Large U.S. law firms are entering year-end bonus season after increasing their revenues close to 5% on average through the third quarter, buoyed by fast-growing lawyer billing rates that have helped offset expenses, analysts at Wells Fargo said this week.
The revenue increases were driven by “some of the highest growth in billing rates we’ve seen,” Wells Fargo said. Rates grew by 7.9% overall for the surveyed firms. Expenses grew by 5.6% during the first nine months of 2023, compared with 12.8% growth during the first nine months of 2022.
The data provides a glimpse into the firms’ balance sheets as associates wait to learn about year-end bonuses and whether they may receive a salary bump in line with increases announced last week by Milbank, where its seniority-based pay scale for associates will now range from $225,000 to $425,000.
So far, no law firm has publicly said it will match or exceed Milbank’s associate salary increases or year-end bonus. The apparent reluctance to raise salaries is not surprising, said Owen Burman, a senior consultant at Wells Fargo. “It’s an unplanned expense they were not expecting,” he said. “They were raising rates to support all of the other costs that are increasing across the industry.”
California got one step closer to allowing law graduates to become licensed attorney without taking the bar exam after the State Bar of California’s board of trustees voted to test run the Portfolio Bar Exam. It would allow aspiring lawyers to spend four to six months working under the supervision of an experienced attorney and to gain admission to the bar after submitting an acceptable portfolio of legal work.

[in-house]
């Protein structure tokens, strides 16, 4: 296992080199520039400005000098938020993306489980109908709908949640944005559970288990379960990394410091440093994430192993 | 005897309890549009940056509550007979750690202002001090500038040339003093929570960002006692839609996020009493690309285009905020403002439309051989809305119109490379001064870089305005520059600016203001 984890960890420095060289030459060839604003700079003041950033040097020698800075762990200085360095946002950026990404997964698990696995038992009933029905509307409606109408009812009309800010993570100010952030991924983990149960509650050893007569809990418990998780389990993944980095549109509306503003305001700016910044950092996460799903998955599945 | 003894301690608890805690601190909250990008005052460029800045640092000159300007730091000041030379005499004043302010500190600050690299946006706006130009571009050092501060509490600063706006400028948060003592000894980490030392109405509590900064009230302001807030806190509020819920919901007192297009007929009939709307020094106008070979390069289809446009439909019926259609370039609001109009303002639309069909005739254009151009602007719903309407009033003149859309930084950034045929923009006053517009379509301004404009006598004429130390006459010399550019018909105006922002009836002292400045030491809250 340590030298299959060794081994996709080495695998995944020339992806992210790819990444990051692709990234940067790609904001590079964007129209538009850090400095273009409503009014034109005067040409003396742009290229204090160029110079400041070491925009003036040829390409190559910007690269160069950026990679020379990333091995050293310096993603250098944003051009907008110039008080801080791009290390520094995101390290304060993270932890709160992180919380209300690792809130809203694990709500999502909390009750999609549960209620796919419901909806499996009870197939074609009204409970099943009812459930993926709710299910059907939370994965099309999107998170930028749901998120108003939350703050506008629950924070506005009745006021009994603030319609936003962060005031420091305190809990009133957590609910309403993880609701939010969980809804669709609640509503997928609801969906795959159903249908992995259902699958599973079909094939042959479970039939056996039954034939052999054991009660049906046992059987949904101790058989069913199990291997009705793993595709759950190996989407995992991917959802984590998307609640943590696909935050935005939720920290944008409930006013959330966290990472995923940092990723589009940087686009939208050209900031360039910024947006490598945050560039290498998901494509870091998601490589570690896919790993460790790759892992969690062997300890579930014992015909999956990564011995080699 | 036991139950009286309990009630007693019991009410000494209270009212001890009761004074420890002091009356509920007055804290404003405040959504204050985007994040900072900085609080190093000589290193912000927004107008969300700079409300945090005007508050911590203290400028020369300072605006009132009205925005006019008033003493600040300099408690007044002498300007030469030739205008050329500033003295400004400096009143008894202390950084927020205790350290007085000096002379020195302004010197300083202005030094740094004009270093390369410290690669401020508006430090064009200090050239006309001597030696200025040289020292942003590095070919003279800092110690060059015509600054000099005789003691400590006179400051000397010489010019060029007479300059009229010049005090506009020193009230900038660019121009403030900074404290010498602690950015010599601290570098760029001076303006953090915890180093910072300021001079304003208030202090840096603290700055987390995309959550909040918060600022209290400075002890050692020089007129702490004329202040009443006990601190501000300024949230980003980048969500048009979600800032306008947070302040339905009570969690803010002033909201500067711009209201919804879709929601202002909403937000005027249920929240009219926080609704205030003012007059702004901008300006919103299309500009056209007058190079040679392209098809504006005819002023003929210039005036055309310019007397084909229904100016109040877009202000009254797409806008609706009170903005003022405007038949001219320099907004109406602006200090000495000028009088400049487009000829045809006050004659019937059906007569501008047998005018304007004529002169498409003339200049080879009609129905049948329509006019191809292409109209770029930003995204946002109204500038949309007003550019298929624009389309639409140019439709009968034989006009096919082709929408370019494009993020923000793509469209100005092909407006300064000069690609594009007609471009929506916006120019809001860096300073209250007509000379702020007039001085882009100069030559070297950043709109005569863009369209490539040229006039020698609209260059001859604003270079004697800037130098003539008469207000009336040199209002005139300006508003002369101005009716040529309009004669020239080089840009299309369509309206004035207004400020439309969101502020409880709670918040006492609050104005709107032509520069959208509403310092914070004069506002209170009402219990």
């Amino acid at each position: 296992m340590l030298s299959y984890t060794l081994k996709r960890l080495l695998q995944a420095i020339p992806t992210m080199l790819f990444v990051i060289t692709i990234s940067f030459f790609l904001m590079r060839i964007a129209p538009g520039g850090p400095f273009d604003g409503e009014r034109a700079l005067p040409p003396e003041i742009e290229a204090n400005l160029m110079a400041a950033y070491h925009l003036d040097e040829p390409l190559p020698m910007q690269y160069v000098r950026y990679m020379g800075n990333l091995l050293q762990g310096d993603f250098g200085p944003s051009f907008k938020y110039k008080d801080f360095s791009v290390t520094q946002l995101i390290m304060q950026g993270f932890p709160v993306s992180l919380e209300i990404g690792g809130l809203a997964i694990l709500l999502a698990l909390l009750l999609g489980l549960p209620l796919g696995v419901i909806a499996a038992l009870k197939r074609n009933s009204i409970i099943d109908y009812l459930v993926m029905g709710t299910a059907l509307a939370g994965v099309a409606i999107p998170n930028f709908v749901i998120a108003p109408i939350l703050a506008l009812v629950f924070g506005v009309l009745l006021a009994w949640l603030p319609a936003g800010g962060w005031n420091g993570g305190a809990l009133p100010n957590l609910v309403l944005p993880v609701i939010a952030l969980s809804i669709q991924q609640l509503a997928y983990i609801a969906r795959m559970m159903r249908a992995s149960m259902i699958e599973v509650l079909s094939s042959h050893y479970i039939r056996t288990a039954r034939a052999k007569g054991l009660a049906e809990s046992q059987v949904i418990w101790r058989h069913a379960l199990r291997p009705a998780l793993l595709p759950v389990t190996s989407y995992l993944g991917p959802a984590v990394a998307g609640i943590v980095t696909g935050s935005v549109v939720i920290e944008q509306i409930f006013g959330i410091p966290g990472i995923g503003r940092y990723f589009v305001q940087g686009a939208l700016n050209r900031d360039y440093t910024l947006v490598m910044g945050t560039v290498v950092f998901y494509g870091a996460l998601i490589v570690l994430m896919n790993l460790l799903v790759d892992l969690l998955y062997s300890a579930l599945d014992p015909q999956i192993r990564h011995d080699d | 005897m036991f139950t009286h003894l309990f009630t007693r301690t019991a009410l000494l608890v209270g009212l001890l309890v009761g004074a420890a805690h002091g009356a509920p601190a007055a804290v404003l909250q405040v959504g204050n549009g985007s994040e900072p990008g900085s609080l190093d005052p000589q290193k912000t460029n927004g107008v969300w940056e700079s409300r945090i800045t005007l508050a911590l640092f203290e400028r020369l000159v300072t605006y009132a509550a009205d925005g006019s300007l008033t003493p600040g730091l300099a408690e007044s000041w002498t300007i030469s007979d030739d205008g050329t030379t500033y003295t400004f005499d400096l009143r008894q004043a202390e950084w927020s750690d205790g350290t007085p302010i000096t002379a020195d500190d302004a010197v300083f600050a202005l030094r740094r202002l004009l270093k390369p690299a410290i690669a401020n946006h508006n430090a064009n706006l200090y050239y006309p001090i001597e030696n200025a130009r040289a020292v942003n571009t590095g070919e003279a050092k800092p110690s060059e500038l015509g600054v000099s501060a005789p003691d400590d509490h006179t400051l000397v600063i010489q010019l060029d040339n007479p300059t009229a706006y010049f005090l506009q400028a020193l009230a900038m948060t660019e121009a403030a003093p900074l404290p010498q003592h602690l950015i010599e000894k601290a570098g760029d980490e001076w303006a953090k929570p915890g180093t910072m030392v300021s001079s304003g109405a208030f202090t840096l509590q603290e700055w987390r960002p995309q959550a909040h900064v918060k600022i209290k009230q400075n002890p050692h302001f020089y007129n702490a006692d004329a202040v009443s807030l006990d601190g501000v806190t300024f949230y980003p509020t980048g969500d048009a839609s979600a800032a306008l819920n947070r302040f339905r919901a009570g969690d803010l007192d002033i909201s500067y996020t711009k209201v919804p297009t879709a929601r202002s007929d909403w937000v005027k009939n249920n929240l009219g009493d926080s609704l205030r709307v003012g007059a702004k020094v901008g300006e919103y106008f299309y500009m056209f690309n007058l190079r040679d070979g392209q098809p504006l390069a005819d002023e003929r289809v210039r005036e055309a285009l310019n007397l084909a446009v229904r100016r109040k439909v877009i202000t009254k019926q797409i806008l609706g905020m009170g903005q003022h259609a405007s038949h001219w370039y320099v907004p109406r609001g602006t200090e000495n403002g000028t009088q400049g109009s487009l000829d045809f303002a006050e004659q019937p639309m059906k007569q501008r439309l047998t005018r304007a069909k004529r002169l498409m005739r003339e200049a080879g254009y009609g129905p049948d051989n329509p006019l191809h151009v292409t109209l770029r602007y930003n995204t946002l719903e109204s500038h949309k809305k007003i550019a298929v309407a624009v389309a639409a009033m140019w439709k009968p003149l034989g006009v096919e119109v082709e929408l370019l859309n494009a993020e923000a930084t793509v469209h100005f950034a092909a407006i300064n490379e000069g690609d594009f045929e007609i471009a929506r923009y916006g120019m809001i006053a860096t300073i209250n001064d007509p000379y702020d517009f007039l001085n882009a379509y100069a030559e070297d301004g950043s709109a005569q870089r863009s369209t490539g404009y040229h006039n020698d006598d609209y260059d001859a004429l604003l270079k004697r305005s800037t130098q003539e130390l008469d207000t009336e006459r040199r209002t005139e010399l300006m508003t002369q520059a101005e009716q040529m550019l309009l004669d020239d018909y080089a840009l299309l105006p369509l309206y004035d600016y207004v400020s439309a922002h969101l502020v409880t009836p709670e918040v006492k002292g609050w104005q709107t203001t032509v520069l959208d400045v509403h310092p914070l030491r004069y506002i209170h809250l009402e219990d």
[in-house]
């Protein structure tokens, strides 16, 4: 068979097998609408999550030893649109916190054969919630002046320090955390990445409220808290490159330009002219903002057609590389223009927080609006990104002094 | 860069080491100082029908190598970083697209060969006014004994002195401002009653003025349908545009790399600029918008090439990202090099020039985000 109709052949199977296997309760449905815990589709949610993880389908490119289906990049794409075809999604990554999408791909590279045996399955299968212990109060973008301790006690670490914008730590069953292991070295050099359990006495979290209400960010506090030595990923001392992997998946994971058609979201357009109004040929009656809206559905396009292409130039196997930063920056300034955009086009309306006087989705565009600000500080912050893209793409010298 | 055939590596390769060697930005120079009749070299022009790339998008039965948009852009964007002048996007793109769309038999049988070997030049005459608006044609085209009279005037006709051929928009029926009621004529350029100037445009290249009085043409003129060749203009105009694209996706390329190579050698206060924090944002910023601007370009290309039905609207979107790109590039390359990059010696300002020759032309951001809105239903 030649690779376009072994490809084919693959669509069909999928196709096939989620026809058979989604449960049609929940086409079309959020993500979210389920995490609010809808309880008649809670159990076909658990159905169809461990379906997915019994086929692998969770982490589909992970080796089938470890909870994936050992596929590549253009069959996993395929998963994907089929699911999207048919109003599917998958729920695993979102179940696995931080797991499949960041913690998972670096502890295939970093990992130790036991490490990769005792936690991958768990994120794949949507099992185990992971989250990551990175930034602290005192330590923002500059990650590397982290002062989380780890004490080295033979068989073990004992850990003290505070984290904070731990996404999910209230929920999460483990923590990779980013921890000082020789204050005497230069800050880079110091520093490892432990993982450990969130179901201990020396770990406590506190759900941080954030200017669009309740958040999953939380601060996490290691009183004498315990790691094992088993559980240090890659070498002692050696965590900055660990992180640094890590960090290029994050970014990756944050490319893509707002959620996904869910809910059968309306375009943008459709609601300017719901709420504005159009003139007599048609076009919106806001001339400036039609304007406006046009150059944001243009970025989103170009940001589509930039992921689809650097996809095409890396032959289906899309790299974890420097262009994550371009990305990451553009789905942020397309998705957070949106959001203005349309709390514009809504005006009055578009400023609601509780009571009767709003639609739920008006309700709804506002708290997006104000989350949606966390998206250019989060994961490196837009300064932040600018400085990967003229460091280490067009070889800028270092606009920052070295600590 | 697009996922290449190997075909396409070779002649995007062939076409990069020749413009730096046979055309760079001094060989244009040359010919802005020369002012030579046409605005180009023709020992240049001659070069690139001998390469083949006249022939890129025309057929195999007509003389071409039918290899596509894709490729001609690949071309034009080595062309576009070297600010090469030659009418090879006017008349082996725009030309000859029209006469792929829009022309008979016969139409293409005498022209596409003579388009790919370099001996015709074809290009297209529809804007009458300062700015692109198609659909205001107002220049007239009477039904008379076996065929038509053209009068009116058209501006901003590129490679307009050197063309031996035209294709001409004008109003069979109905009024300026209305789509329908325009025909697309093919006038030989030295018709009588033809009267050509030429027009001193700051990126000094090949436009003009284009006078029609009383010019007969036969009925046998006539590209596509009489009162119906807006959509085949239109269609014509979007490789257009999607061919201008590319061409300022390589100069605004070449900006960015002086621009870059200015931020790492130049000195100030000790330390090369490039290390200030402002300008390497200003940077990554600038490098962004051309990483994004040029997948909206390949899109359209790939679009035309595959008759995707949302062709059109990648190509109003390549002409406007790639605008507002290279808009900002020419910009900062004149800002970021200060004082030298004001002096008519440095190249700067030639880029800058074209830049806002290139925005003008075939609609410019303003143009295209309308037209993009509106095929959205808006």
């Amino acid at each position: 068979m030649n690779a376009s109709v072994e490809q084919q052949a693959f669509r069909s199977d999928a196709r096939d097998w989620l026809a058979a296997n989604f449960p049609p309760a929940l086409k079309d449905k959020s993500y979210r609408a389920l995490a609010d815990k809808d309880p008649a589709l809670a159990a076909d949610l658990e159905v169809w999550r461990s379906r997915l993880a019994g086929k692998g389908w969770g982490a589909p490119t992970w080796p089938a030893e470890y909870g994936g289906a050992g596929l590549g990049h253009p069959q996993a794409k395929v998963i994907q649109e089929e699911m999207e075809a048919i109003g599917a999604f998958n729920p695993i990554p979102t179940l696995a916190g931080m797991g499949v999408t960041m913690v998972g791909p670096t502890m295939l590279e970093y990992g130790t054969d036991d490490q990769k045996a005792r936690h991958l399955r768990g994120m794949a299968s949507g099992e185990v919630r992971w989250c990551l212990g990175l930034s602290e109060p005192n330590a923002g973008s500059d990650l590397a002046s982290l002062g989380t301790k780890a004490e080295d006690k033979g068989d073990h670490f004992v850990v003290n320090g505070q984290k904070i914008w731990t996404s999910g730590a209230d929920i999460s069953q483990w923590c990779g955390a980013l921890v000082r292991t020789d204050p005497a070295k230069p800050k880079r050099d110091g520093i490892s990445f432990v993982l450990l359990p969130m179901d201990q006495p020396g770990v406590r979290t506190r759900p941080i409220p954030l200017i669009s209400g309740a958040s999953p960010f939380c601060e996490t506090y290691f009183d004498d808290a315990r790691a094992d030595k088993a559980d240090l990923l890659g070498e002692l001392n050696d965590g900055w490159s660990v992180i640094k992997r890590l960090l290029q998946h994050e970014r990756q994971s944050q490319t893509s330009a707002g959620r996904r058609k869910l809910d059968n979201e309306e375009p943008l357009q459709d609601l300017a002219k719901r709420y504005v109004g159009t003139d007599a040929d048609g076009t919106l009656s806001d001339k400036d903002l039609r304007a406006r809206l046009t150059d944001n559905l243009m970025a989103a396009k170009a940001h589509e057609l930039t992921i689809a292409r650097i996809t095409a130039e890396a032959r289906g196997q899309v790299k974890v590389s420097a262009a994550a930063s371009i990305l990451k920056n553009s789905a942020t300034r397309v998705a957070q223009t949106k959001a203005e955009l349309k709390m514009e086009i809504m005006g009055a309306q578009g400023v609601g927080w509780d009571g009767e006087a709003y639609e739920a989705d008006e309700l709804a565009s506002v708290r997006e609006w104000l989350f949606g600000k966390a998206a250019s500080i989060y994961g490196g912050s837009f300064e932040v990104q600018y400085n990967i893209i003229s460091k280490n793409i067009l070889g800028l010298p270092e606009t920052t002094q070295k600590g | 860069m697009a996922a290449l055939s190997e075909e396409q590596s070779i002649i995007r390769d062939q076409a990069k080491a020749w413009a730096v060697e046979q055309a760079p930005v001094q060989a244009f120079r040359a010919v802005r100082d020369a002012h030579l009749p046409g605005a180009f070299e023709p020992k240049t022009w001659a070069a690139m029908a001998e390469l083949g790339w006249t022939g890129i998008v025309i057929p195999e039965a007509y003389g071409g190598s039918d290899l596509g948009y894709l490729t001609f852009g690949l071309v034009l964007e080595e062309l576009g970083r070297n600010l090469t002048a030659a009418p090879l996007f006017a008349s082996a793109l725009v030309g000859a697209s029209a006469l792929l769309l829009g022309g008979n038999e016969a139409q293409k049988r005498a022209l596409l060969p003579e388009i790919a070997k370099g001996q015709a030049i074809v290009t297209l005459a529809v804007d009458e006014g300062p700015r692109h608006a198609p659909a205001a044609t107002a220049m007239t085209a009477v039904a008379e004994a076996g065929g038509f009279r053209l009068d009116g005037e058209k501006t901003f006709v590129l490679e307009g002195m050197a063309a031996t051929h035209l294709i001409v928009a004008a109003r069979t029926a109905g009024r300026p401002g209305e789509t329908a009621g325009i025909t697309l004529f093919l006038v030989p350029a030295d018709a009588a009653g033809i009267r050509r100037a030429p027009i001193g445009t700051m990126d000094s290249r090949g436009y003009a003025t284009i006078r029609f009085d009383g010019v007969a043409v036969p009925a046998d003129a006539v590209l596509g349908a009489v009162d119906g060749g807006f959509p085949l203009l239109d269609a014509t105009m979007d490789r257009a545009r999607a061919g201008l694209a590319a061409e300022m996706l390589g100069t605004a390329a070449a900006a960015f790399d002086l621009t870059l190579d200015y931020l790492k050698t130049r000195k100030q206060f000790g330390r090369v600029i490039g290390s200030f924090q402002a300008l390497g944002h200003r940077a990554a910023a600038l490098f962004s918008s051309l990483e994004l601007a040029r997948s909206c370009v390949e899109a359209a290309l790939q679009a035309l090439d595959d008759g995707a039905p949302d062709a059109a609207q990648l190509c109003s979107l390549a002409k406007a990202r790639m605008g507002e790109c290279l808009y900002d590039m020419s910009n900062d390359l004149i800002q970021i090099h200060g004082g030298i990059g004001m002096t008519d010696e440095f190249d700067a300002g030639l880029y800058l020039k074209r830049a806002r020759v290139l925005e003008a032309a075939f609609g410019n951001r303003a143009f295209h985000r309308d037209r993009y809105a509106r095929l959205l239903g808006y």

A Texas law firm that drew the ire of judges in Louisiana state and federal courts over its mishandling of hundreds of hurricane property damage cases is under criminal investigation by the Louisiana State Police.
A federal judicial ethics probe into former U.S. Bankruptcy Judge David Jones’ failure to disclose his romantic relationship with a lawyer whose firm regularly appeared before him has come to an end following the Houston judge’s resignation. Priscilla Richman, the 5th Circuit’s chief judge, in an order said further action was “unnecessary” after Jones’ last month submitted his resignation as a Southern District of Texas bankruptcy judge.
A New York lawyer pleaded guilty to criminal charges for bribing a federal court employee for more than decade in exchange for criminal defense referrals. Prosecutors said Telesforo Del Valle gave “at least tens of thousands of dollars” in payments to a clerk in the Southern District of New York court, who encouraged criminal defendants to hire Del Valle instead of using free, court-appointed counsel.
Should online retailers face the prospect of being sued in every jurisdiction where they have delivered even a single product? The answer to that question has divided the federal circuits, as Alison Frankel explains. And now several small companies that operate virtual Amazon storefronts are urging the justices to resolve the split, arguing that the 9th Circuit erred last summer when it ruled that they could be sued in Arizona because they’ve shipped products to consumers in the state.
—U.S. District Judge Lewis Kaplan, who rejected Donald Trump’s bid to add a new expert witness just two months before a trial to determine how much the former U.S. president owes for defaming the writer E. Jean Carroll. Kaplan said Trump waited too long to add the expert, and that Trump had known since March that the expert he had chosen would likely be excluded.
The 10th Circuit will hear a challenge to a 2019 Colorado law banning “conversion therapy” for LGBTQ children. The lawsuit was brought by the conservative Christian legal group Alliance Defending Freedom on behalf of Kaley Chiles, a licensed professional counselor who argued that Colorado’s regulation of specific therapeutic practices infringes what she can say to her minor clients.